I received a phone call a while ago from an individual who wanted to do some work on a malfunctioning domestic refrigerator and was seeking my help as editor of The Hotline, which answers service-related questions. (The Hotline appears on page 34 of this issue.) It appeared that the individual was not directly involved in the HVACR industry but wanted to try his hand at fixing the unit.

The unit was only a few years old. I asked him if he had contacted the manufacturer. He said yes, but that the manufacturer wanted to send out an authorized service technician to evaluate the situation. The caller didn’t want that expense.

I told him that I was not qualified to offer assistance, especially over the phone. I suggested he write out his problem and e-mail it to me as a Hotline question. The procedure at that point would be to forward the question first to the manufacturer for a response. If there was no response from that source, I would then route the question to another individual who has done appliance repairs for many years and often answers Hotline questions.

The caller took a pass on the Hotline option, since he wanted to correct the problem as soon as possible.

Getting Help

The phone conversation raised two thoughts in my mind.

First, any time someone, especially a technician, is confronted with a situation in which he or she is unsure of how to solve, it is best not to take a guess but to talk to someone who can offer help. Since the caller was apparently not an HVACR person, the manufacturer was correct to suggest that an authorized service tech evaluate the problem. Service techs in the industry should be able to get help from manufacturers and should be willing to seek out that help. Another source of answers is wholesaler/supply houses, which often have people on staff who not only can provide guidance, but help track down any part or component needed.

The second point concerns The Hotline. I welcome any and all questions. But be aware that The Hotline is not designed for instant answers from someone with a phone in one hand and a wrench attached to a valve stem in the other hand.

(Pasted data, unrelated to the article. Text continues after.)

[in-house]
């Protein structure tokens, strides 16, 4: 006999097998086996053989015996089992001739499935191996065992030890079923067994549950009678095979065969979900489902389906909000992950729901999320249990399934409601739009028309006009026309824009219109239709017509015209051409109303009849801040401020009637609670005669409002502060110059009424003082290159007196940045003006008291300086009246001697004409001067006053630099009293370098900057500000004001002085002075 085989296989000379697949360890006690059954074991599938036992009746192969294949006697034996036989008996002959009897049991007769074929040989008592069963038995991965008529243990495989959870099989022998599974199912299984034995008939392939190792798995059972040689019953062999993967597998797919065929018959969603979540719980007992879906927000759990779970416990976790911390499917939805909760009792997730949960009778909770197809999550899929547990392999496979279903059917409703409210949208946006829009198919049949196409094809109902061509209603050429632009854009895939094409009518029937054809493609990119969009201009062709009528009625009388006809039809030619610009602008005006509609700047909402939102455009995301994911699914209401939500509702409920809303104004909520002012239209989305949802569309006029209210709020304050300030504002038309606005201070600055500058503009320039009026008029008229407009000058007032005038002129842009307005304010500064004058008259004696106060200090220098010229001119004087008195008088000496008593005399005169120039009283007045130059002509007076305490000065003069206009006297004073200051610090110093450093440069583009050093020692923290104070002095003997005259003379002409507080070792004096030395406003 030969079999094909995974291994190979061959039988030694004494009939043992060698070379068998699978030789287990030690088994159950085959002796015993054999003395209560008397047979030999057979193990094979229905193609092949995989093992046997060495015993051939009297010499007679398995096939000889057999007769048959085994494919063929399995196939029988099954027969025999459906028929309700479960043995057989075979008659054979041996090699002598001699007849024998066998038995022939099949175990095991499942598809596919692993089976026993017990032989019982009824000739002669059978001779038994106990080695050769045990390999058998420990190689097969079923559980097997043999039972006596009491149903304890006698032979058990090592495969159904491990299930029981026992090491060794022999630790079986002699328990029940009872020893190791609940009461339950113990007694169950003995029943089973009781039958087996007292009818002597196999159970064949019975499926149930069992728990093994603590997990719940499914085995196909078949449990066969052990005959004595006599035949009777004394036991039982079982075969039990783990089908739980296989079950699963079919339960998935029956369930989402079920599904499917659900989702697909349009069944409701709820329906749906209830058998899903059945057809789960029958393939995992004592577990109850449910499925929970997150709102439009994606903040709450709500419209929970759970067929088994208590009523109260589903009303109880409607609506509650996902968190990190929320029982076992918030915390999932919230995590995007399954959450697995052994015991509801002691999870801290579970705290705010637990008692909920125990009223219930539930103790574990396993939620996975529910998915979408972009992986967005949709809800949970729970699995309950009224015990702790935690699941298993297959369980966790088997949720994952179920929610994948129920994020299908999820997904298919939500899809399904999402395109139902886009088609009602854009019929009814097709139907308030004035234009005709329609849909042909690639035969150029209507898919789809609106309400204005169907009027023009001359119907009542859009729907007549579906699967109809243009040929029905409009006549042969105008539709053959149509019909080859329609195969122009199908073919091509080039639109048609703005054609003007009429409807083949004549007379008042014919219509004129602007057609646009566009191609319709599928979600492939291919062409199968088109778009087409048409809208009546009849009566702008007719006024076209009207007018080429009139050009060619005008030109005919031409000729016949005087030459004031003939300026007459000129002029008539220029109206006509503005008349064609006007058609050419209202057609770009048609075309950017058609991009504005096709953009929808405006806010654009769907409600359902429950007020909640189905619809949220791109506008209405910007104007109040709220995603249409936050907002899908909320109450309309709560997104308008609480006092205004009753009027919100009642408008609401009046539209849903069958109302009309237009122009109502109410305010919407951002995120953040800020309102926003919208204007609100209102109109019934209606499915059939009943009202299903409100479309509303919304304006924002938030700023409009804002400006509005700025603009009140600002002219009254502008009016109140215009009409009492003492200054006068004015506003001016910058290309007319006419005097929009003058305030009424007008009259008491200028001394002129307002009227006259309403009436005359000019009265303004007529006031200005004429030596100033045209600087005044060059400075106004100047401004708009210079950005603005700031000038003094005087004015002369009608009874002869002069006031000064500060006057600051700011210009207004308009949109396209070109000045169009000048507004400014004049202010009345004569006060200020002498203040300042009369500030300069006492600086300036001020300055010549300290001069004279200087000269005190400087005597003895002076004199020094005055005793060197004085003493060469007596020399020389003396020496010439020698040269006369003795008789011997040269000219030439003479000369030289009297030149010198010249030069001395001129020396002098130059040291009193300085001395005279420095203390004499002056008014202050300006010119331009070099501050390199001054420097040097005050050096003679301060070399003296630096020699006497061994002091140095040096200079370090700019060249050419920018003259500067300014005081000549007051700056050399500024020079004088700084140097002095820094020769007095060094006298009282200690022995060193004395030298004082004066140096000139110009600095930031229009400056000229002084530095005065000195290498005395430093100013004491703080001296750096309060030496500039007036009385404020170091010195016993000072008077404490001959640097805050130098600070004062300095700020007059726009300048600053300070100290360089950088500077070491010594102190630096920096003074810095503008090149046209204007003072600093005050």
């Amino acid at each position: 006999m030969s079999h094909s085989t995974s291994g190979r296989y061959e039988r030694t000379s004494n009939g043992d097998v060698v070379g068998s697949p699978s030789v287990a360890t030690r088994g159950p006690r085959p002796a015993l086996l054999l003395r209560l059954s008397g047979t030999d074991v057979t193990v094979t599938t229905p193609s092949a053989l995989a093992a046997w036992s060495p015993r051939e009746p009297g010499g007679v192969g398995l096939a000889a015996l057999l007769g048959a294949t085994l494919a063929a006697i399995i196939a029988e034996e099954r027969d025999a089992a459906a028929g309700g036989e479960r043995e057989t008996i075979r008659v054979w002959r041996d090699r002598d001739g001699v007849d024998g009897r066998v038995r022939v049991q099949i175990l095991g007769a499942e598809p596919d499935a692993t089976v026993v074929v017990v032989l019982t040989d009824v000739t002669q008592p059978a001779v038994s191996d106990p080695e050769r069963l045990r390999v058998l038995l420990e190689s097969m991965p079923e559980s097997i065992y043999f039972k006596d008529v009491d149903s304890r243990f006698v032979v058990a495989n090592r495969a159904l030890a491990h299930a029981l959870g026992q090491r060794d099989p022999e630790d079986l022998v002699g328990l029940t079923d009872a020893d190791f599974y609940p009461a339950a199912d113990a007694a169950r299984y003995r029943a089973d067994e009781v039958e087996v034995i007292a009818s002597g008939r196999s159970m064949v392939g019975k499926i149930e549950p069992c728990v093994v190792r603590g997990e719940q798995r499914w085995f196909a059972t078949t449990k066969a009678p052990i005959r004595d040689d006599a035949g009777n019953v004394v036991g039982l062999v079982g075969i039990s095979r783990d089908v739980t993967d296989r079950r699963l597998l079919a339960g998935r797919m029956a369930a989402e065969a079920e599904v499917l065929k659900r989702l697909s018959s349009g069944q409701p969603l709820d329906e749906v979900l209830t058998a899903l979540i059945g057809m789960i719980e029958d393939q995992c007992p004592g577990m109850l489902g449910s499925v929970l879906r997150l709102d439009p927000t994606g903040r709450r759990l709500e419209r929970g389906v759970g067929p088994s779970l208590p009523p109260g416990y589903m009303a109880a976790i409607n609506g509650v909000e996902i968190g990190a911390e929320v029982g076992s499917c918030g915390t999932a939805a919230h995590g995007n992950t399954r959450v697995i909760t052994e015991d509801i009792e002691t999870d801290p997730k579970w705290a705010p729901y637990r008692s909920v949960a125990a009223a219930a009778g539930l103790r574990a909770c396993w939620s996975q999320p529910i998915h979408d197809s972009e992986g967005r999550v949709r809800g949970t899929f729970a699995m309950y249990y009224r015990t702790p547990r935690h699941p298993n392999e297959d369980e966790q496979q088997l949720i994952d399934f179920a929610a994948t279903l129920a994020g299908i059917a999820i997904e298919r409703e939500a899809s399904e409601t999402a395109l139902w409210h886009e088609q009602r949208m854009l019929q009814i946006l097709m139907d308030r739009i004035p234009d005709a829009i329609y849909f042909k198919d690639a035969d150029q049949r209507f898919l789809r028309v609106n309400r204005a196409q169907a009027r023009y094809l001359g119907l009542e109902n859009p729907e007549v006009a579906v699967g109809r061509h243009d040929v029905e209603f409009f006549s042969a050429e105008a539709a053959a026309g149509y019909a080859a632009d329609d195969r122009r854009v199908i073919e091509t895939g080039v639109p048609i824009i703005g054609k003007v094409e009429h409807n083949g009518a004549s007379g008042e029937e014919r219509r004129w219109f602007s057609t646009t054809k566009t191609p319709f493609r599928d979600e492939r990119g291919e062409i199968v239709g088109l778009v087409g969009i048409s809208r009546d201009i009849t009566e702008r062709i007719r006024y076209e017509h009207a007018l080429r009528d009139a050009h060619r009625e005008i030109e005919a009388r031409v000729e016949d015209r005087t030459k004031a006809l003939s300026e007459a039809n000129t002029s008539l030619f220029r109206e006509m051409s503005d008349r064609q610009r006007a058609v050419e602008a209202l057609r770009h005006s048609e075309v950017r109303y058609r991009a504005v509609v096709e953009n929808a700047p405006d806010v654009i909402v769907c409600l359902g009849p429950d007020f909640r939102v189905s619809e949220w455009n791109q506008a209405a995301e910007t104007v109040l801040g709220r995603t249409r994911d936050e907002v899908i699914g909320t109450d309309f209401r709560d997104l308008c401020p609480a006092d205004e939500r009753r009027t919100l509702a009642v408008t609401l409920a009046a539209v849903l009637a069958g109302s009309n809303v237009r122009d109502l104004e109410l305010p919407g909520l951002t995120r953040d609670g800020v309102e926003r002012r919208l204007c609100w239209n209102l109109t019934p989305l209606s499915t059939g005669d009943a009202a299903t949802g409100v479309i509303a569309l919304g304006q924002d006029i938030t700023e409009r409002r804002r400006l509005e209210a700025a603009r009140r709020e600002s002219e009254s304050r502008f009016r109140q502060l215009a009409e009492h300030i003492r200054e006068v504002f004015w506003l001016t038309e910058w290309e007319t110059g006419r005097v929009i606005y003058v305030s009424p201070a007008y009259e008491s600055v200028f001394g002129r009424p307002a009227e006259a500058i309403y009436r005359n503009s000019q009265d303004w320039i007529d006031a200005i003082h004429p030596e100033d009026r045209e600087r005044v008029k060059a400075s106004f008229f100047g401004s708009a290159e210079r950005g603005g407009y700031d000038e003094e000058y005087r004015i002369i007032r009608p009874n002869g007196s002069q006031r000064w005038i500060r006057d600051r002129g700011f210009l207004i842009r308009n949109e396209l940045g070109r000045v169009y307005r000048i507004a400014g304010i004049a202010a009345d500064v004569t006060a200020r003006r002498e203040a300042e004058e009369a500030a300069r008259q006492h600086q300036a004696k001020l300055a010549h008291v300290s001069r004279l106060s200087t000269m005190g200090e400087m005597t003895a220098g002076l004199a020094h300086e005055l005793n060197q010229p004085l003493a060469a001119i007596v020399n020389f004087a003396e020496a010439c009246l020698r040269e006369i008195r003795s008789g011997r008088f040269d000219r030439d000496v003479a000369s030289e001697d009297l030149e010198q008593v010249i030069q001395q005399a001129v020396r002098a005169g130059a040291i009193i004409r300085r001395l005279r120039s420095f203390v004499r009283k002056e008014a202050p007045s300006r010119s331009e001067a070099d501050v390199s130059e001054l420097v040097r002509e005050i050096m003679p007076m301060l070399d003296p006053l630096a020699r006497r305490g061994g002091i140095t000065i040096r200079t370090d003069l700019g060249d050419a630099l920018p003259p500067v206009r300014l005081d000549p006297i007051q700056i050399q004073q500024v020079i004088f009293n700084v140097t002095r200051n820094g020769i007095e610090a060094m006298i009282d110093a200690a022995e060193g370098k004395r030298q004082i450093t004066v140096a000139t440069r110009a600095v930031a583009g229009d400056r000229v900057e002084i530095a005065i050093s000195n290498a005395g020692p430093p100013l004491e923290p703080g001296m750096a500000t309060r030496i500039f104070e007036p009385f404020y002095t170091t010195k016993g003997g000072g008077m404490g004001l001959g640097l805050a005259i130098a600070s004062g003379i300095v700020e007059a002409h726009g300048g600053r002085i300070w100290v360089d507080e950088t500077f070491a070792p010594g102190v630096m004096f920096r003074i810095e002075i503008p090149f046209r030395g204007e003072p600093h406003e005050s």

The Hotline serves a number of purposes. Perhaps a tech solved a problem, but wonders if there are other ways to correct a situation. Or perhaps the tech came up with a temporary solution, but is looking for a more long-term resolution. Or maybe the system has been decommissioned and there is time to explore a number of options.

Of even greater importance is that The Hotline exists to help share problems and solutions with a larger audience. I’ve always been impressed with how willing this industry is to exchange ideas on how to build a business and how to overcome challenging situations in the field. We may not want to help the competitor down the street too much but, in general, people in this industry do want to share ideas. That is one reason why The Hotline exists.

I encourage you to submit questions. Your question will be routed to a potential responder as quickly as possible. Once the answer is received, it will be sent directly to you. Because of periodic backlogs in answered questions, it may be a while before it is seen in print or on the Internet. But be assured you will receive your answer as soon as we can get it to you. And eventually your question, and its answer, will benefit your peers.

Peter Powell is refrigeration editor. He may be reached at 847 S. Randall Rd., Ste. 253, Elgin, IL 60123; 847-622-7260; 847-622-7266 (fax); peterpowell@achrnews.com.

Publication date: 01/13/2003